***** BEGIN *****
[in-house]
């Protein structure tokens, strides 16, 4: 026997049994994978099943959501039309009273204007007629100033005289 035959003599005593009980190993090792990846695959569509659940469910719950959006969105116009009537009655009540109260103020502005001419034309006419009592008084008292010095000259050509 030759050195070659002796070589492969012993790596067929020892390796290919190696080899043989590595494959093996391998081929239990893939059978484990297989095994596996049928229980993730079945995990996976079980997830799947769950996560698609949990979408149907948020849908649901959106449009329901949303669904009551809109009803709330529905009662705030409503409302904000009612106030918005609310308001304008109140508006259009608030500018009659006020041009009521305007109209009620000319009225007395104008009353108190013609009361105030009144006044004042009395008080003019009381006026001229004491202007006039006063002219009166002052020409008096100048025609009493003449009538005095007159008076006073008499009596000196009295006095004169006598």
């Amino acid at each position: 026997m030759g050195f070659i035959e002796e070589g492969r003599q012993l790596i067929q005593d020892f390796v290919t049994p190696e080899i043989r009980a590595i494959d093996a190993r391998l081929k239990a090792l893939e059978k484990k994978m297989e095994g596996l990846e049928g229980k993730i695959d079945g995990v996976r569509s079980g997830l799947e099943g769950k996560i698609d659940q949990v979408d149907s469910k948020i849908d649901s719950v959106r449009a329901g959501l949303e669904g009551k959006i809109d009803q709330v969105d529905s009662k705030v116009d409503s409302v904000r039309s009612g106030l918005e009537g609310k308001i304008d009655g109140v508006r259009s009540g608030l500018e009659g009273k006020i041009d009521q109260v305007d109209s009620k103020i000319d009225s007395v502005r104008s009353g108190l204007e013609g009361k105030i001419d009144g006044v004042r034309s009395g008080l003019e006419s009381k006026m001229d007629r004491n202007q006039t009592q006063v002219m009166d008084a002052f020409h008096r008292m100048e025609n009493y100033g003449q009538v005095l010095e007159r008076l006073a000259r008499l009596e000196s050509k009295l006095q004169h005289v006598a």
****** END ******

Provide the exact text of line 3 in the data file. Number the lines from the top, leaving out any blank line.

């Amino acid at each position: 026997m030759g050195f070659i035959e002796e070589g492969r003599q012993l790596i067929q005593d020892f390796v290919t049994p190696e080899i043989r009980a590595i494959d093996a190993r391998l081929k239990a090792l893939e059978k484990k994978m297989e095994g596996l990846e049928g229980k993730i695959d079945g995990v996976r569509s079980g997830l799947e099943g769950k996560i698609d659940q949990v979408d149907s469910k948020i849908d649901s719950v959106r449009a329901g959501l949303e669904g009551k959006i809109d009803q709330v969105d529905s009662k705030v116009d409503s409302v904000r039309s009612g106030l918005e009537g609310k308001i304008d009655g109140v508006r259009s009540g608030l500018e009659g009273k006020i041009d009521q109260v305007d109209s009620k103020i000319d009225s007395v502005r104008s009353g108190l204007e013609g009361k105030i001419d009144g006044v004042r034309s009395g008080l003019e006419s009381k006026m001229d007629r004491n202007q006039t009592q006063v002219m009166d008084a002052f020409h008096r008292m100048e025609n009493y100033g003449q009538v005095l010095e007159r008076l006073a000259r008499l009596e000196s050509k009295l006095q004169h005289v006598a």